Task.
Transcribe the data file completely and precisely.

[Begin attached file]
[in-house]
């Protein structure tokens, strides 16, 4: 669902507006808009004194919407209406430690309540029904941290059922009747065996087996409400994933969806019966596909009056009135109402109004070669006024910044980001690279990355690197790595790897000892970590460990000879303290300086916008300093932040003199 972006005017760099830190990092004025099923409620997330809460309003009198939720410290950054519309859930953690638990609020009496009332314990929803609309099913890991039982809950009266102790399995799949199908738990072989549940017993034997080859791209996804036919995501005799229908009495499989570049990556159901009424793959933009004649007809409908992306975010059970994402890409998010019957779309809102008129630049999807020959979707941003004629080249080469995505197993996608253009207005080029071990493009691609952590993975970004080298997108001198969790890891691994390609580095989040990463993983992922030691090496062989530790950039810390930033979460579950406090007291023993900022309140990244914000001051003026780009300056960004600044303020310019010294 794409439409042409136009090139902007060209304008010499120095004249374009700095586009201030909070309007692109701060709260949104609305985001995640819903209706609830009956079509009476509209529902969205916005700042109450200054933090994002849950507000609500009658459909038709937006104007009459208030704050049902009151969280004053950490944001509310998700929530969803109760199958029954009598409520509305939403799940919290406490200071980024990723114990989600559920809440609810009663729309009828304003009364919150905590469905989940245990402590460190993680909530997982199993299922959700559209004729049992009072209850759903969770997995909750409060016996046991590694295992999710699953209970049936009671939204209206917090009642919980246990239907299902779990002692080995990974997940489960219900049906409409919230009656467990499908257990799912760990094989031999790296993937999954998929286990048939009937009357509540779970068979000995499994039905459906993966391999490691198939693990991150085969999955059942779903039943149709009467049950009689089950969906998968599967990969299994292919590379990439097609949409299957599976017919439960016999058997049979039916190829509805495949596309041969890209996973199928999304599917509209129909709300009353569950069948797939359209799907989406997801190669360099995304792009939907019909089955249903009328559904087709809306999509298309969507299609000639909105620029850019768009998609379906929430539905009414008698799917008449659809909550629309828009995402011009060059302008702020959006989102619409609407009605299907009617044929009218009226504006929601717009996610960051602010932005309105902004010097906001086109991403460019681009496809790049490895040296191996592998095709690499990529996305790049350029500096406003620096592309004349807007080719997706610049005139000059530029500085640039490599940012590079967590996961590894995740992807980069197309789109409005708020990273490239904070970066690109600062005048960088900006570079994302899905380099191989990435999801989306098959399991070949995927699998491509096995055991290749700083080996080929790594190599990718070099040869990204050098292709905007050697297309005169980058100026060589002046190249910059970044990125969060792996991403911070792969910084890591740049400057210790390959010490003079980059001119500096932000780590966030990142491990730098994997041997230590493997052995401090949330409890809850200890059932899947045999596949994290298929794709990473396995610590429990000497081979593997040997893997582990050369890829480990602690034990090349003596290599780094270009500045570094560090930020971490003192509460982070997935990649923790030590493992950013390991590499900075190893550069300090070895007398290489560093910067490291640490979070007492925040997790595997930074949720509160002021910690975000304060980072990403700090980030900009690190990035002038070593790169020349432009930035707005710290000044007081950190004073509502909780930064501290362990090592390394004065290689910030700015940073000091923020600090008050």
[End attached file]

[in-house]
């Protein structure tokens, strides 16, 4: 669902507006808009004194919407209406430690309540029904941290059922009747065996087996409400994933969806019966596909009056009135109402109004070669006024910044980001690279990355690197790595790897000892970590460990000879303290300086916008300093932040003199 972006005017760099830190990092004025099923409620997330809460309003009198939720410290950054519309859930953690638990609020009496009332314990929803609309099913890991039982809950009266102790399995799949199908738990072989549940017993034997080859791209996804036919995501005799229908009495499989570049990556159901009424793959933009004649007809409908992306975010059970994402890409998010019957779309809102008129630049999807020959979707941003004629080249080469995505197993996608253009207005080029071990493009691609952590993975970004080298997108001198969790890891691994390609580095989040990463993983992922030691090496062989530790950039810390930033979460579950406090007291023993900022309140990244914000001051003026780009300056960004600044303020310019010294 794409439409042409136009090139902007060209304008010499120095004249374009700095586009201030909070309007692109701060709260949104609305985001995640819903209706609830009956079509009476509209529902969205916005700042109450200054933090994002849950507000609500009658459909038709937006104007009459208030704050049902009151969280004053950490944001509310998700929530969803109760199958029954009598409520509305939403799940919290406490200071980024990723114990989600559920809440609810009663729309009828304003009364919150905590469905989940245990402590460190993680909530997982199993299922959700559209004729049992009072209850759903969770997995909750409060016996046991590694295992999710699953209970049936009671939204209206917090009642919980246990239907299902779990002692080995990974997940489960219900049906409409919230009656467990499908257990799912760990094989031999790296993937999954998929286990048939009937009357509540779970068979000995499994039905459906993966391999490691198939693990991150085969999955059942779903039943149709009467049950009689089950969906998968599967990969299994292919590379990439097609949409299957599976017919439960016999058997049979039916190829509805495949596309041969890209996973199928999304599917509209129909709300009353569950069948797939359209799907989406997801190669360099995304792009939907019909089955249903009328559904087709809306999509298309969507299609000639909105620029850019768009998609379906929430539905009414008698799917008449659809909550629309828009995402011009060059302008702020959006989102619409609407009605299907009617044929009218009226504006929601717009996610960051602010932005309105902004010097906001086109991403460019681009496809790049490895040296191996592998095709690499990529996305790049350029500096406003620096592309004349807007080719997706610049005139000059530029500085640039490599940012590079967590996961590894995740992807980069197309789109409005708020990273490239904070970066690109600062005048960088900006570079994302899905380099191989990435999801989306098959399991070949995927699998491509096995055991290749700083080996080929790594190599990718070099040869990204050098292709905007050697297309005169980058100026060589002046190249910059970044990125969060792996991403911070792969910084890591740049400057210790390959010490003079980059001119500096932000780590966030990142491990730098994997041997230590493997052995401090949330409890809850200890059932899947045999596949994290298929794709990473396995610590429990000497081979593997040997893997582990050369890829480990602690034990090349003596290599780094270009500045570094560090930020971490003192509460982070997935990649923790030590493992950013390991590499900075190893550069300090070895007398290489560093910067490291640490979070007492925040997790595997930074949720509160002021910690975000304060980072990403700090980030900009690190990035002038070593790169020349432009930035707005710290000044007081950190004073509502909780930064501290362990090592390394004065290689910030700015940073000091923020600090008050």